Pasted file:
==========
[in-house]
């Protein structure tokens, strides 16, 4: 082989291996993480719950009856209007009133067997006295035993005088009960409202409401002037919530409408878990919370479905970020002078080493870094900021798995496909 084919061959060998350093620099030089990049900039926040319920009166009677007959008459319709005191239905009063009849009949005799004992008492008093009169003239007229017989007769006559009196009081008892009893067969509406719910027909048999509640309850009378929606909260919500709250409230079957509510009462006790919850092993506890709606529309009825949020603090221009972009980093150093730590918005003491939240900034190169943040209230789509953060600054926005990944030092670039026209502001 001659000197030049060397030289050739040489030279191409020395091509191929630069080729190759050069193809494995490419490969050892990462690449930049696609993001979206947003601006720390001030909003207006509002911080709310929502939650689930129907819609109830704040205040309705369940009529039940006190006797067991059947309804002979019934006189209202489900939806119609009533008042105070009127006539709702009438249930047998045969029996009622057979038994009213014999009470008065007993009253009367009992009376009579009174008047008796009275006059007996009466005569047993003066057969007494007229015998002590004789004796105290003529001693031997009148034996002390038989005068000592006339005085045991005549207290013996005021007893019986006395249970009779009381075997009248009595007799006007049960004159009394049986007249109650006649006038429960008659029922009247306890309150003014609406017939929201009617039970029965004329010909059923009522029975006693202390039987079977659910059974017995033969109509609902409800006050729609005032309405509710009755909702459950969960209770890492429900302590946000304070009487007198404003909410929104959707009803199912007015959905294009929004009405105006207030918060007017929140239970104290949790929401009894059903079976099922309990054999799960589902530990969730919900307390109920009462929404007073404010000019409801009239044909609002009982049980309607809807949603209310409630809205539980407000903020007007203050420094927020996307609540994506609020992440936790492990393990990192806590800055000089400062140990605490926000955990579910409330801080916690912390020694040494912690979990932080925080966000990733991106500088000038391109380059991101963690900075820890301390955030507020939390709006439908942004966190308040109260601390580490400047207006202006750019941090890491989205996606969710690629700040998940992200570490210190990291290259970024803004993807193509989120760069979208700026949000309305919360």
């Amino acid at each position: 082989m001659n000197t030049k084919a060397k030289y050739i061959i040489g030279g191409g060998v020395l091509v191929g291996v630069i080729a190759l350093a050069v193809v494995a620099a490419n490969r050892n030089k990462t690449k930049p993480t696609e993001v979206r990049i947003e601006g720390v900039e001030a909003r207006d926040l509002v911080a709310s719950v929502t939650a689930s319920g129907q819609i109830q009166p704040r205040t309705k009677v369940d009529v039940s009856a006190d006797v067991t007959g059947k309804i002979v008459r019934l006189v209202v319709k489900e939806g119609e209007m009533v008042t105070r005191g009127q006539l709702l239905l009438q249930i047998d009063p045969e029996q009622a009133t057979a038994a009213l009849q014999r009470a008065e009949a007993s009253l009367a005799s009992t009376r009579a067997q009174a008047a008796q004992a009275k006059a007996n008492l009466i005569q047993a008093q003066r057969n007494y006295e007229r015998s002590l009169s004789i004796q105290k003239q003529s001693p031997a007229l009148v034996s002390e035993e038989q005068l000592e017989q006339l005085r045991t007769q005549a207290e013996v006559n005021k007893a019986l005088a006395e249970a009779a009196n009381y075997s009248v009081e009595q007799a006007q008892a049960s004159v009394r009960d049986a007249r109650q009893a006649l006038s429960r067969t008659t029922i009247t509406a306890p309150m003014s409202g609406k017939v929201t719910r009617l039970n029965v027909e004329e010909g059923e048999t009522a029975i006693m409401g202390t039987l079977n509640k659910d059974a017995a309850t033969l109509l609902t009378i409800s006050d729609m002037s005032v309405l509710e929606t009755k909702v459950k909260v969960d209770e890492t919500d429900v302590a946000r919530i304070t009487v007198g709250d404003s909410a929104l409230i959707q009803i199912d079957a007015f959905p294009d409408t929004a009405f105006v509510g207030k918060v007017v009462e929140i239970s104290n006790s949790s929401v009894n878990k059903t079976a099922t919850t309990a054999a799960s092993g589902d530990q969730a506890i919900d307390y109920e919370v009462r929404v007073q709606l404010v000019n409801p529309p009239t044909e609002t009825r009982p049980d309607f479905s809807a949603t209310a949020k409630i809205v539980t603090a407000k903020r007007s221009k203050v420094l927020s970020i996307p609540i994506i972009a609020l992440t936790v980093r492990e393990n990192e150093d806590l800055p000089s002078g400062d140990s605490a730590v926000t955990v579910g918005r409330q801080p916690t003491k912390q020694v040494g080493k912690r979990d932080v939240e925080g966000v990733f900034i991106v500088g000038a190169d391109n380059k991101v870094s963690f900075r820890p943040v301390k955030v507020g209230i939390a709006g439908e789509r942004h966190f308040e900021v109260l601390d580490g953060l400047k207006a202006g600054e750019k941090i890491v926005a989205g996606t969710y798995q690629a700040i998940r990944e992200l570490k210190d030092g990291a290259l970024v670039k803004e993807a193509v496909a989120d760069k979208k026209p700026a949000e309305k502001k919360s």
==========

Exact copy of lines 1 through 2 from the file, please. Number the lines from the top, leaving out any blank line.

[in-house]
């Protein structure tokens, strides 16, 4: 082989291996993480719950009856209007009133067997006295035993005088009960409202409401002037919530409408878990919370479905970020002078080493870094900021798995496909 084919061959060998350093620099030089990049900039926040319920009166009677007959008459319709005191239905009063009849009949005799004992008492008093009169003239007229017989007769006559009196009081008892009893067969509406719910027909048999509640309850009378929606909260919500709250409230079957509510009462006790919850092993506890709606529309009825949020603090221009972009980093150093730590918005003491939240900034190169943040209230789509953060600054926005990944030092670039026209502001 001659000197030049060397030289050739040489030279191409020395091509191929630069080729190759050069193809494995490419490969050892990462690449930049696609993001979206947003601006720390001030909003207006509002911080709310929502939650689930129907819609109830704040205040309705369940009529039940006190006797067991059947309804002979019934006189209202489900939806119609009533008042105070009127006539709702009438249930047998045969029996009622057979038994009213014999009470008065007993009253009367009992009376009579009174008047008796009275006059007996009466005569047993003066057969007494007229015998002590004789004796105290003529001693031997009148034996002390038989005068000592006339005085045991005549207290013996005021007893019986006395249970009779009381075997009248009595007799006007049960004159009394049986007249109650006649006038429960008659029922009247306890309150003014609406017939929201009617039970029965004329010909059923009522029975006693202390039987079977659910059974017995033969109509609902409800006050729609005032309405509710009755909702459950969960209770890492429900302590946000304070009487007198404003909410929104959707009803199912007015959905294009929004009405105006207030918060007017929140239970104290949790929401009894059903079976099922309990054999799960589902530990969730919900307390109920009462929404007073404010000019409801009239044909609002009982049980309607809807949603209310409630809205539980407000903020007007203050420094927020996307609540994506609020992440936790492990393990990192806590800055000089400062140990605490926000955990579910409330801080916690912390020694040494912690979990932080925080966000990733991106500088000038391109380059991101963690900075820890301390955030507020939390709006439908942004966190308040109260601390580490400047207006202006750019941090890491989205996606969710690629700040998940992200570490210190990291290259970024803004993807193509989120760069979208700026949000309305919360």